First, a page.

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Ten Times Two: The Eternal Courtship (Susan Elkin reviews)


Lindley Players

Whitstable Playhouse

This tale of an immortal man who pursues the same re-incarnated girl from the middle ages at seventy-five-year intervals until 2075 is a strange play – strong on originality and weak in nearly everything else. Nonetheless, flawed as the material is the talented Lindley Players make something reasonably entertaining out of it and it’s to the company’s credit that it produces such a wide variety and isn’t afraid, sometimes, to have a go at something riskily unusual.

Lucie Nash is terrific as the knowing flirtatious maid, Constance, who then reappears in a whole series of related personae down the centuries. Each character is differently voiced and she moves beautifully in character whether she’s a pregnant Victorian, a nun, a sexy American flapper and much more. Ollie Grayeson gives a fine performance as Ephraim who, dressed differently each time, chases Nash’s character down the ages and is variously rueful, puzzled, angry and despairing. It’s high-quality acting. Less successful is Russell Sutton’s ‘Host’ who appears in each scene and seems to be a sort of Mephistopholes character, communicating with the voice of his unseen ‘boss’ and manipulating the other characters. There are problems with his diction and he isn’t always audible.

Some of the directorial decisions in this production are odd. Why project a photograph of Kitchener to illustrate 1925 when Kitchener died in 1916? Why play Vivaldi to evoke 1795 when Vivaldi was at his peak 50 years earlier? And these are just examples.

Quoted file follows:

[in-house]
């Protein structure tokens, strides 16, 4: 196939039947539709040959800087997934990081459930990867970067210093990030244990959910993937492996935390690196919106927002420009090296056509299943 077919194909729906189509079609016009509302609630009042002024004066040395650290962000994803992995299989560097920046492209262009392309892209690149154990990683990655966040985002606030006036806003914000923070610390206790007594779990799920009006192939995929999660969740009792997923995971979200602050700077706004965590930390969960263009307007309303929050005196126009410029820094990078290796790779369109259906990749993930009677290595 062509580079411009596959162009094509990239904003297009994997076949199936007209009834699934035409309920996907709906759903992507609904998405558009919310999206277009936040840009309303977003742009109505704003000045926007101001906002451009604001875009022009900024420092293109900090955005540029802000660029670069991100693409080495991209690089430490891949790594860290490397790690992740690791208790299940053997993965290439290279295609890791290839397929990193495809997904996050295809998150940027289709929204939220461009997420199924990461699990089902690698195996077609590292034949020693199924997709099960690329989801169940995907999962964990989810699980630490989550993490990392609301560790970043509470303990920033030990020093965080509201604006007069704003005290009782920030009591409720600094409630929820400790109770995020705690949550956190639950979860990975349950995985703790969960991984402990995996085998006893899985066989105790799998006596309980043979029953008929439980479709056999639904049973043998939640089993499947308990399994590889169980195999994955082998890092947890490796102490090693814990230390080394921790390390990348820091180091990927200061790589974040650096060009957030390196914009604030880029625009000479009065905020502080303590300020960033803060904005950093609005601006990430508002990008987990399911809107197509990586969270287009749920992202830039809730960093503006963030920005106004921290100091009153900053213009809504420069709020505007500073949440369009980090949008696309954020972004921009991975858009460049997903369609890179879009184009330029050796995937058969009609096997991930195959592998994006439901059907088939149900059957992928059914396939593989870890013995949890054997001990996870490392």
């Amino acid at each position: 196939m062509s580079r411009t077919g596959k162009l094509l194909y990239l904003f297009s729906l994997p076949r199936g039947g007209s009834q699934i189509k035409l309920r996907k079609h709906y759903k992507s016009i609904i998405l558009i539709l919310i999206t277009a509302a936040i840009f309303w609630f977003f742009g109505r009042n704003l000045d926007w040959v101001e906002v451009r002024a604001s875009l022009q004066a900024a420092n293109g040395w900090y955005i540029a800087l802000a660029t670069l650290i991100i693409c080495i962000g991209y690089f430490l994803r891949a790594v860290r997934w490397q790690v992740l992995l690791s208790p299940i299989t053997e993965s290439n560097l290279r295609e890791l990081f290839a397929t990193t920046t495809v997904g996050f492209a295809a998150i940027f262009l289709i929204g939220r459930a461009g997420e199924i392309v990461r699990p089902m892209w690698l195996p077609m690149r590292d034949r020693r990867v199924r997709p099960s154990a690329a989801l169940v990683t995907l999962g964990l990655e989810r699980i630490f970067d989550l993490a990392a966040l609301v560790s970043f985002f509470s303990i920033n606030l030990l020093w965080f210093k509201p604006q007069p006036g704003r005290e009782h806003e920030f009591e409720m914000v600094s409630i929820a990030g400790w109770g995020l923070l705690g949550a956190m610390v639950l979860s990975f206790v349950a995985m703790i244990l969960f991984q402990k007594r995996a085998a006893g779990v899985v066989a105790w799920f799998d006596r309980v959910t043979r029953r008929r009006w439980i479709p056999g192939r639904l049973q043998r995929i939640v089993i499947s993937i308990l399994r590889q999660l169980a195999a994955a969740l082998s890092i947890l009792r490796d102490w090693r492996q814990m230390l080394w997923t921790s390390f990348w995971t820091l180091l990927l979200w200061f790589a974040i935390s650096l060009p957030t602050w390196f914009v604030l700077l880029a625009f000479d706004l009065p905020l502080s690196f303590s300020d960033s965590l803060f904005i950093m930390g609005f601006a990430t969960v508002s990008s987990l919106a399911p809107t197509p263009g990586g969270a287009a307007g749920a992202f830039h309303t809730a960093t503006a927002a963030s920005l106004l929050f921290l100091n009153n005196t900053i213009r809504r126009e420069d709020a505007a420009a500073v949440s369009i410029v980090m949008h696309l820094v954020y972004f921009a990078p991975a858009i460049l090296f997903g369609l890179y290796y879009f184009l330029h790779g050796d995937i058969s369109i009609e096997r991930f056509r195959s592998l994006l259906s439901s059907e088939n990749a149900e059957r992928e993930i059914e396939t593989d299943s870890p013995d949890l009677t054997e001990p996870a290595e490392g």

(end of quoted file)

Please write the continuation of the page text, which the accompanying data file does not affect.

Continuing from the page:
Billed as a comedy The Eternal Courtship is amusing in places – and the whole concept is a joke of sorts – although it isn’t especially funny. The best of the humour comes from the incongruity of using modern, quite relaxed language, in historical situations and from lines such as the Host saying: “You’ve fancied her since the middle ages” or from Ephraim answering with nicely timed dramatic irony “Well I did …” when someone in the Twentieth Century asks him if he knows Shakespeare. In general though, the pace is a bit slow and it all falls a bit flat although the whole play runs only one hour and three quarters including an interval.

It’s a pleasant enough evening but not, I’m afraid, one of the better shows I’ve seen from the Lindley Players.

First published by Sardines,%20The-Ten%20Times%20Two:%20The%20Eternal%20Courtship&reviewsID=2660


Author information
Susan Elkin Susan Elkin is an education journalist, author and former secondary teacher of English. She was Education and Training Editor at The Stage from 2005 - 2016
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